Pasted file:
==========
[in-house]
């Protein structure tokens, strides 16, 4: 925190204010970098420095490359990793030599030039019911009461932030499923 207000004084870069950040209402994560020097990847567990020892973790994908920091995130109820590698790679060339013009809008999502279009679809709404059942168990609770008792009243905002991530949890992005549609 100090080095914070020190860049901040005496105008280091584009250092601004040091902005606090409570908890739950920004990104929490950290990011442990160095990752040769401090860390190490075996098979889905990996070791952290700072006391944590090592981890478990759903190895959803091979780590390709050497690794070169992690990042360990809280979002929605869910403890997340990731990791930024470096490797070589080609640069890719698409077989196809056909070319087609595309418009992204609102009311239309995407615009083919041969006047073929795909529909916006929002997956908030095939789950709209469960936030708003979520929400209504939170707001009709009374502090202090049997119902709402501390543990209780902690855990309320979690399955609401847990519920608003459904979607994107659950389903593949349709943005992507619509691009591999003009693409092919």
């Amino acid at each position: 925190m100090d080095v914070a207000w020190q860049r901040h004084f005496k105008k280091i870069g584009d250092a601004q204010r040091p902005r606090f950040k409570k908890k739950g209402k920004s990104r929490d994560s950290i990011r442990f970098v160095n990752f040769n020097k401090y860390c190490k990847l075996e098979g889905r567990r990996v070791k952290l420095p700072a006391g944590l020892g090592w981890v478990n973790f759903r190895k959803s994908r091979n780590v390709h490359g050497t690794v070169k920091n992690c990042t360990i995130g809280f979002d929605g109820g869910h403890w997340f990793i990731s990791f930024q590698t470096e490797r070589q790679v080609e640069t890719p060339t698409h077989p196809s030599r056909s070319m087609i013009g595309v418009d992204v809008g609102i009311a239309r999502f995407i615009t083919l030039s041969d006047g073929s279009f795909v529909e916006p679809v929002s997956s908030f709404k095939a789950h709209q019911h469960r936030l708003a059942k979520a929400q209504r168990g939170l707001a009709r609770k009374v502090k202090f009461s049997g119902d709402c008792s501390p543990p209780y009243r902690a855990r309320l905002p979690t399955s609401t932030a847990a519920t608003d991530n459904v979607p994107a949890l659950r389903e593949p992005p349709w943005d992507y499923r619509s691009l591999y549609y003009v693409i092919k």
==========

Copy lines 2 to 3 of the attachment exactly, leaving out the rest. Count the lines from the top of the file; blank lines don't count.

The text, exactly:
């Protein structure tokens, strides 16, 4: 925190204010970098420095490359990793030599030039019911009461932030499923 207000004084870069950040209402994560020097990847567990020892973790994908920091995130109820590698790679060339013009809008999502279009679809709404059942168990609770008792009243905002991530949890992005549609 100090080095914070020190860049901040005496105008280091584009250092601004040091902005606090409570908890739950920004990104929490950290990011442990160095990752040769401090860390190490075996098979889905990996070791952290700072006391944590090592981890478990759903190895959803091979780590390709050497690794070169992690990042360990809280979002929605869910403890997340990731990791930024470096490797070589080609640069890719698409077989196809056909070319087609595309418009992204609102009311239309995407615009083919041969006047073929795909529909916006929002997956908030095939789950709209469960936030708003979520929400209504939170707001009709009374502090202090049997119902709402501390543990209780902690855990309320979690399955609401847990519920608003459904979607994107659950389903593949349709943005992507619509691009591999003009693409092919």
């Amino acid at each position: 925190m100090d080095v914070a207000w020190q860049r901040h004084f005496k105008k280091i870069g584009d250092a601004q204010r040091p902005r606090f950040k409570k908890k739950g209402k920004s990104r929490d994560s950290i990011r442990f970098v160095n990752f040769n020097k401090y860390c190490k990847l075996e098979g889905r567990r990996v070791k952290l420095p700072a006391g944590l020892g090592w981890v478990n973790f759903r190895k959803s994908r091979n780590v390709h490359g050497t690794v070169k920091n992690c990042t360990i995130g809280f979002d929605g109820g869910h403890w997340f990793i990731s990791f930024q590698t470096e490797r070589q790679v080609e640069t890719p060339t698409h077989p196809s030599r056909s070319m087609i013009g595309v418009d992204v809008g609102i009311a239309r999502f995407i615009t083919l030039s041969d006047g073929s279009f795909v529909e916006p679809v929002s997956s908030f709404k095939a789950h709209q019911h469960r936030l708003a059942k979520a929400q209504r168990g939170l707001a009709r609770k009374v502090k202090f009461s049997g119902d709402c008792s501390p543990p209780y009243r902690a855990r309320l905002p979690t399955s609401t932030a847990a519920t608003d991530n459904v979607p994107a949890l659950r389903e593949p992005p349709w943005d992507y499923r619509s691009l591999y549609y003009v693409i092919k």